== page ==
The metaphor of Yonah is not just to think about our faults. We need to think about our mission. That's Yonah. We live in an era today where the phrase “mission statement” is said hundreds, if not thousands of times a day. Everyone is talking about their “mission statement”. Fortune 500 companies and also ma and pa businesses have their “mission statement”. Yonah’s mission statement was to go to Nineveh. What's your mission statement.?
There is a woman who wrote to me that she was in hospital for a week for cardiac surgery. “I wasn't afraid of dying”, she wrote. “I was afraid of not living. I have so much more to do,” she told me. Sometimes we need a scare to find our mission.
Josh Bolton is the new chief of staff in White House. On his first day of work he a gave each member of his staff a countdown clock. It was a clock that counted down until the last day the Bush administration would be in office. He wanted them to know that they only had a certain amount of time to have an affect on the nation. Imagine if we had a countdown clock?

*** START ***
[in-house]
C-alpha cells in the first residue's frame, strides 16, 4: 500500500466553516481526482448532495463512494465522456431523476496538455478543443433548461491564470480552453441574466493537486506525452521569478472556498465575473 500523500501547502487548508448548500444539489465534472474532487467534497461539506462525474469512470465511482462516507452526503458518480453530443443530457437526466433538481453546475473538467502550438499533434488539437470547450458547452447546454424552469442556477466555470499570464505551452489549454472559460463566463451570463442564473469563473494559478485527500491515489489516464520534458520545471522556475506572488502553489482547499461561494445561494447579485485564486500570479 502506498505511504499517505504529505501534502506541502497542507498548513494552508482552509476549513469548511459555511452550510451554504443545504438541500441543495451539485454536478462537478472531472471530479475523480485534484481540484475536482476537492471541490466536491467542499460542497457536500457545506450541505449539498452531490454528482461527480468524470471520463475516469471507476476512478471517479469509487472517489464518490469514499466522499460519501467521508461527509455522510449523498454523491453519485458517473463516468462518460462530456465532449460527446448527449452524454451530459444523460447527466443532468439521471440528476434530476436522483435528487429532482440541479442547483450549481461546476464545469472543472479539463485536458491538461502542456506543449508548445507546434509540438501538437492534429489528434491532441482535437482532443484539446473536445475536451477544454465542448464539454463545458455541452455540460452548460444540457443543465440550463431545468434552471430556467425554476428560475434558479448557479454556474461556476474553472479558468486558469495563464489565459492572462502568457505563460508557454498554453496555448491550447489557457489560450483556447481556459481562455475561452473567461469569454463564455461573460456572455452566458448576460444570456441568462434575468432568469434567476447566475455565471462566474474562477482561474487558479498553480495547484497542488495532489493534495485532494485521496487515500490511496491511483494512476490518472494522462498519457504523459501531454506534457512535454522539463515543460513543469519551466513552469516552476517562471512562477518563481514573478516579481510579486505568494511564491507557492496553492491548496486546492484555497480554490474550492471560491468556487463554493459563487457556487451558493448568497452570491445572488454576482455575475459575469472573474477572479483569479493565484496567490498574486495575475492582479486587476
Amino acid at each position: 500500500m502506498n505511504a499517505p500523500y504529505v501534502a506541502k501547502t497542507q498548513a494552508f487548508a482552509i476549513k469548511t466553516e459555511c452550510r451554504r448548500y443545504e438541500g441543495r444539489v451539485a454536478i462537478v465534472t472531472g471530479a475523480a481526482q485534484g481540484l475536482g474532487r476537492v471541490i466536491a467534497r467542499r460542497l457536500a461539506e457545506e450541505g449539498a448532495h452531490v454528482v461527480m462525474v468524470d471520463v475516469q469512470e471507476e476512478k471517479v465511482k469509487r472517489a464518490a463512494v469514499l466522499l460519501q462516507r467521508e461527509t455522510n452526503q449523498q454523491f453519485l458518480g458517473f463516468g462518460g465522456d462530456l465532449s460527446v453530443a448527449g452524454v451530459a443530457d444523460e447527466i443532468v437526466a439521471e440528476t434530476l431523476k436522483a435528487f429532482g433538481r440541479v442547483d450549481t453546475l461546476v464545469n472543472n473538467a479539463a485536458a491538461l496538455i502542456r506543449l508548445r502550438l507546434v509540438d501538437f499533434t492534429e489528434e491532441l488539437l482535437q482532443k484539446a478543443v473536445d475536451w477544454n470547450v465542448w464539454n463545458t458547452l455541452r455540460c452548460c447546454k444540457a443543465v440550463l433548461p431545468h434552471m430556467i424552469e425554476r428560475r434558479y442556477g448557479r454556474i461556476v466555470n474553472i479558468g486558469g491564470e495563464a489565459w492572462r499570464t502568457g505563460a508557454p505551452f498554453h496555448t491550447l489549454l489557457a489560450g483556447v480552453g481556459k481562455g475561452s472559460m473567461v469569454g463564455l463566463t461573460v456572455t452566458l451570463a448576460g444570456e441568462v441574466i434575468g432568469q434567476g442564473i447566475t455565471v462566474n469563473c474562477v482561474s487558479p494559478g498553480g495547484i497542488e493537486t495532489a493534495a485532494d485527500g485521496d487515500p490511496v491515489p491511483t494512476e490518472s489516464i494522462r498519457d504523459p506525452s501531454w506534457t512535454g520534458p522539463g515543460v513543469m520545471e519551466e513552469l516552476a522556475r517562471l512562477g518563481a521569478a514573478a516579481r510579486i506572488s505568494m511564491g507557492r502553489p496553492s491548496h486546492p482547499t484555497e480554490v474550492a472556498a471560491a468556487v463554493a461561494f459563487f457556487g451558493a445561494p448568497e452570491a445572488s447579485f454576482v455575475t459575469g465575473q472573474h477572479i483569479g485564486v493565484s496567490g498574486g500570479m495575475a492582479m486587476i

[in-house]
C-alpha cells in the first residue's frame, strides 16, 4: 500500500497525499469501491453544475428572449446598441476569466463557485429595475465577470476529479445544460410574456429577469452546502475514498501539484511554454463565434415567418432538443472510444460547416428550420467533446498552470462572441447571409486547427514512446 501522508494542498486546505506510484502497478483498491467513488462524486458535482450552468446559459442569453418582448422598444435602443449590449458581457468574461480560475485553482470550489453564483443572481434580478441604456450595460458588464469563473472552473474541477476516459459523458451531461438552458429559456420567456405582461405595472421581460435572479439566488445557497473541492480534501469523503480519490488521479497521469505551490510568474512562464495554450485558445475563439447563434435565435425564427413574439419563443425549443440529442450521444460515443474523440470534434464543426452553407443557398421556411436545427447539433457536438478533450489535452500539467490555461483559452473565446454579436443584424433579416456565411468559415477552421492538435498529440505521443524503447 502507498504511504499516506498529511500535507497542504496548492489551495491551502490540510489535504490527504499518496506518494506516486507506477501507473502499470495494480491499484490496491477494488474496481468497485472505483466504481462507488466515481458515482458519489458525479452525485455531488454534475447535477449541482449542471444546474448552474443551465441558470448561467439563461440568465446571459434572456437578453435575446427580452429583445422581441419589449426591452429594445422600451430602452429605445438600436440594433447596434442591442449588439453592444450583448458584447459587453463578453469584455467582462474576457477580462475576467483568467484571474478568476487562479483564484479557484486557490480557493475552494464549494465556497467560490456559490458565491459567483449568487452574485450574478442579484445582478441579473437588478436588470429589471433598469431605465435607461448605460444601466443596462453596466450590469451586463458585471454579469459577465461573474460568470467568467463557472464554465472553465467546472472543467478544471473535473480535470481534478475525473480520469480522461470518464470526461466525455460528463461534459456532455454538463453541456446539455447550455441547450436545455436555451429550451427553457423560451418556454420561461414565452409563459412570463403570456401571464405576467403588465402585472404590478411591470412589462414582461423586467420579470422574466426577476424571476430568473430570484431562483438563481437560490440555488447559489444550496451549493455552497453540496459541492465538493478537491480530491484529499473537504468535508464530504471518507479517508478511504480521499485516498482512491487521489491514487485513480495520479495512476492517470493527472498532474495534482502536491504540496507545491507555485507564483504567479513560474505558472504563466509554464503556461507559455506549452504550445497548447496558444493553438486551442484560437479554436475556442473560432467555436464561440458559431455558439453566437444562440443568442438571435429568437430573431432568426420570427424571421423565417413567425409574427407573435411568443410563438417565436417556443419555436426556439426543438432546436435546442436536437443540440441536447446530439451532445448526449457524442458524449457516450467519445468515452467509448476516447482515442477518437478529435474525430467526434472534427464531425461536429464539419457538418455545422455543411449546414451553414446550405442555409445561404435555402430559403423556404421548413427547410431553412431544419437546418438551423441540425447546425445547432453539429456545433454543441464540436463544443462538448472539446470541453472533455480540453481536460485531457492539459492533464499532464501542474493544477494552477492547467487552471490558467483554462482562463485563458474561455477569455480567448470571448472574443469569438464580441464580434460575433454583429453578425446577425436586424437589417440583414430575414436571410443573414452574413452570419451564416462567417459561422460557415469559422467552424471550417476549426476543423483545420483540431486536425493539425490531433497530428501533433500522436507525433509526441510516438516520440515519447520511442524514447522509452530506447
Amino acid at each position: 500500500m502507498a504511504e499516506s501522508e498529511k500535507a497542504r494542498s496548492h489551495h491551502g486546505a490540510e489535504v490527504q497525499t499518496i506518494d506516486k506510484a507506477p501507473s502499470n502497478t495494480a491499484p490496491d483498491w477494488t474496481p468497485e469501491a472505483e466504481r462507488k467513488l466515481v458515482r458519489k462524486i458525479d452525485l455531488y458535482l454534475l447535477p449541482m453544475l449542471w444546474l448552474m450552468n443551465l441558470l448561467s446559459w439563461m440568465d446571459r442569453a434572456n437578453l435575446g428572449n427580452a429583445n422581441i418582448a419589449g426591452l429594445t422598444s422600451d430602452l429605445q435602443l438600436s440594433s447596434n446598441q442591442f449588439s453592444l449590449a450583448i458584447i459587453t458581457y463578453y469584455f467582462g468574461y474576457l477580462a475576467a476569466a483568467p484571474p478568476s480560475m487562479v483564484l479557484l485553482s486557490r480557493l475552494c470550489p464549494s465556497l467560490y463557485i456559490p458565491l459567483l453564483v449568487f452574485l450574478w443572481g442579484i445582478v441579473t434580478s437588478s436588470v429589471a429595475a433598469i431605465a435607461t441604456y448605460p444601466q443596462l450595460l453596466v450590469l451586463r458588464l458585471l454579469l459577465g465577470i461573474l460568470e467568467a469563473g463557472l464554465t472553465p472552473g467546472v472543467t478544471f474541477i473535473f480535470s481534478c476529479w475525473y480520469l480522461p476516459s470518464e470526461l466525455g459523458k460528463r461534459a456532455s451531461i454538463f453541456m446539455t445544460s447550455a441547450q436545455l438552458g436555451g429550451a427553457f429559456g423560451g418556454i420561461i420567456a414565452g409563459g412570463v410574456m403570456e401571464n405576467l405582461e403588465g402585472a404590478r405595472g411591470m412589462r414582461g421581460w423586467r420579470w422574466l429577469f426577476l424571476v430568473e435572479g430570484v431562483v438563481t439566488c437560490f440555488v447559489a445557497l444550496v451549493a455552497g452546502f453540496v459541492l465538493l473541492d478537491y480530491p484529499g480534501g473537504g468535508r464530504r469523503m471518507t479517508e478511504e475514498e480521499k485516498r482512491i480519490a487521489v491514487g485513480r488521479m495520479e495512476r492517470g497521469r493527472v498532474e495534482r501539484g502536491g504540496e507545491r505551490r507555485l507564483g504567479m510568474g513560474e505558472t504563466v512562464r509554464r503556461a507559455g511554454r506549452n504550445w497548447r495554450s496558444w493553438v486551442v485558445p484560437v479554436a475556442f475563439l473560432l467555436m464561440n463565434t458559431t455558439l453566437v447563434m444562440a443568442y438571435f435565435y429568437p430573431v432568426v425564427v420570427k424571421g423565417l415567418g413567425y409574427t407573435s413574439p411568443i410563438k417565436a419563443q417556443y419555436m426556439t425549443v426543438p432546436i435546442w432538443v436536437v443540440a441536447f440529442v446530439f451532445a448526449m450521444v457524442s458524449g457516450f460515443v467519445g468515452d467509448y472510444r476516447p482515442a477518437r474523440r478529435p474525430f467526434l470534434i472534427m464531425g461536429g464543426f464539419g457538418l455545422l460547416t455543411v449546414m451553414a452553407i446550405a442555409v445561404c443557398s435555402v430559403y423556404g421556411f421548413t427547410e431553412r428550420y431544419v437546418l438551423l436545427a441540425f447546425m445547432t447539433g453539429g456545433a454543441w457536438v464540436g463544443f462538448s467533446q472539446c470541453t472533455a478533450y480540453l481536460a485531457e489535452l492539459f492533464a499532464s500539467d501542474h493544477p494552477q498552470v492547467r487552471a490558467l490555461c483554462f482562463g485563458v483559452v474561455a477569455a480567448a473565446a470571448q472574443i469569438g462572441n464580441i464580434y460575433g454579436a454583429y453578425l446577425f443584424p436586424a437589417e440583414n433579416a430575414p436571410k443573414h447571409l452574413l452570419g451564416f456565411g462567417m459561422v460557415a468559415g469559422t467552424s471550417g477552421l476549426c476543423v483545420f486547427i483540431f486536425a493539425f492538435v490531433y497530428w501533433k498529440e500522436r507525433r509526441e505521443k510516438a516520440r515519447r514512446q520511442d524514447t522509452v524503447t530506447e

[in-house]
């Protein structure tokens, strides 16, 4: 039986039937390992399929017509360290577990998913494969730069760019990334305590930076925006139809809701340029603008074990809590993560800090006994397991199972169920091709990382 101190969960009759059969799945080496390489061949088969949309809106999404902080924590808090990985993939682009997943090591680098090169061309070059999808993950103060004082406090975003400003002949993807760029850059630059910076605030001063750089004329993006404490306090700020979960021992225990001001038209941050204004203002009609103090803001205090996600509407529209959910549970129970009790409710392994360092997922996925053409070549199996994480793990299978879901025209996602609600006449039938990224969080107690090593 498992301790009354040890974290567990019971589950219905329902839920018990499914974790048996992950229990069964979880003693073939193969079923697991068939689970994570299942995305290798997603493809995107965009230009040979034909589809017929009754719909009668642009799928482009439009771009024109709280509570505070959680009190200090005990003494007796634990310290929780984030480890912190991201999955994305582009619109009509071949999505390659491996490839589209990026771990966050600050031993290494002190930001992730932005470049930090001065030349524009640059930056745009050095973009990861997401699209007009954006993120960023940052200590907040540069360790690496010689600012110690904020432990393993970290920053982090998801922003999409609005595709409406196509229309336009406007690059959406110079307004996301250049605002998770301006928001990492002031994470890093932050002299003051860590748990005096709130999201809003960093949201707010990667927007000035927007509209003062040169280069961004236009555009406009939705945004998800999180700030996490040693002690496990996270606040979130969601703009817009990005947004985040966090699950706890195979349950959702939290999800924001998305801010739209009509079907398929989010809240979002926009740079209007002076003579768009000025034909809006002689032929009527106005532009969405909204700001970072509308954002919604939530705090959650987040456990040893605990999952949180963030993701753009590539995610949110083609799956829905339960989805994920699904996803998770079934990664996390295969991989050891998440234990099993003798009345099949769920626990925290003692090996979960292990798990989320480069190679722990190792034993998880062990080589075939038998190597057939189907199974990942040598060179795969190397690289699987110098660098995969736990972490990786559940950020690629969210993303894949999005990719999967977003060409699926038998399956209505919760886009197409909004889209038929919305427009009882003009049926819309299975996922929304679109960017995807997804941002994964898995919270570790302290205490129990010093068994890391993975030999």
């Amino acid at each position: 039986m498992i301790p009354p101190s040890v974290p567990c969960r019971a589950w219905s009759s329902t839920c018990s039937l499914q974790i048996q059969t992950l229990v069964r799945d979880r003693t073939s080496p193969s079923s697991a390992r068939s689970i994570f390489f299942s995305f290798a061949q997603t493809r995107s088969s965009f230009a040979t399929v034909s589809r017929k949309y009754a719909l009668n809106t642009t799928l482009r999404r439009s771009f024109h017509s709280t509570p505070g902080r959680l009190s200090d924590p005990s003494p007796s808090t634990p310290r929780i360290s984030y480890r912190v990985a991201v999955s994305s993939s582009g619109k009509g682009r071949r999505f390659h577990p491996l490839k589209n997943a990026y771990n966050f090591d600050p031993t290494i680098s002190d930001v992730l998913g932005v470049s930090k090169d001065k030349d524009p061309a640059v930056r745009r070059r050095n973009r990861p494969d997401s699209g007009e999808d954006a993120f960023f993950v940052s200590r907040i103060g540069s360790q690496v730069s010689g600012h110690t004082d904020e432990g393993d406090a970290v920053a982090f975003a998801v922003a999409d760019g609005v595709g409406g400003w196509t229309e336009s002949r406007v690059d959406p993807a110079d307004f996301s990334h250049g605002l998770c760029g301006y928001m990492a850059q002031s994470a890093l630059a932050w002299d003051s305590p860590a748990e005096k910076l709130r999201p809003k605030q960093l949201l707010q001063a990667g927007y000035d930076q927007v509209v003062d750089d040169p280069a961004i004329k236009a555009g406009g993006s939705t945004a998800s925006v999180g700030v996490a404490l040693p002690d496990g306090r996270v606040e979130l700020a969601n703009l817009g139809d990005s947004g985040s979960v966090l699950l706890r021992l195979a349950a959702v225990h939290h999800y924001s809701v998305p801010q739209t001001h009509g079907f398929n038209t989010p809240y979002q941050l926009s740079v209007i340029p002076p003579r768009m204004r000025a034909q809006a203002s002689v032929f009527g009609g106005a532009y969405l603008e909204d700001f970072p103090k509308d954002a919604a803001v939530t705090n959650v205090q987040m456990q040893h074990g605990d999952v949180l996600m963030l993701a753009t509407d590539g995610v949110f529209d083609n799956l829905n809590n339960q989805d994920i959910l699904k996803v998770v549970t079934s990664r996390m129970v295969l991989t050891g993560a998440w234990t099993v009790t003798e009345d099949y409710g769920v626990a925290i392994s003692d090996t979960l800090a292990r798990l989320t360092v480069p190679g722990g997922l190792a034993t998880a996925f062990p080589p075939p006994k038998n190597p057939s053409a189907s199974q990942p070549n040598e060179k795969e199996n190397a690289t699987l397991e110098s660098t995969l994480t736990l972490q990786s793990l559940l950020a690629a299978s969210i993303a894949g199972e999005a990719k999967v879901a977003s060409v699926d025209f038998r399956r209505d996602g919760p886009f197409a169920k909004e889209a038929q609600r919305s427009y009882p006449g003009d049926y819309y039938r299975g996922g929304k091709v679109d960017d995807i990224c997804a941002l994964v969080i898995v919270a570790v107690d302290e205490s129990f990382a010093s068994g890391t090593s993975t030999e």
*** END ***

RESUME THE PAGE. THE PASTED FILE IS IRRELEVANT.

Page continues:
Younger people can relate to a mission. As we get older and pay mortgages we forget our mission. We become complacent. We want to be left alone. The youthful goals of making a difference are forgotten. Torah abhors complacency. Rabbi Yisrael Salanter says by the mitzvah of eved ivry that if you want to stay a slave then the master has to pierce the ear. Why does the master have to be the one to pierce the ear? Rabbi Salanter says that the master has fostered an attitude of complacency. The slave is comfortable being a slave. For that mindset of complacency, the master is punished as the one to pierce the ear.
As we become older we become mystified by concept of early retirement. Retire to do what? Read paper and play golf to become next Tiger Woods? To drive your wife crazy? That's not a Toraheik concept. We have a mission in life.
Rabbi Shimon Raphael Hirsch says the kohan had to empty ashes from the karbonos of the previous day. Why start day like that? Rav Hirsch answers that yesterdays sacrifices were yesterday. Today is today. We start fresh each day.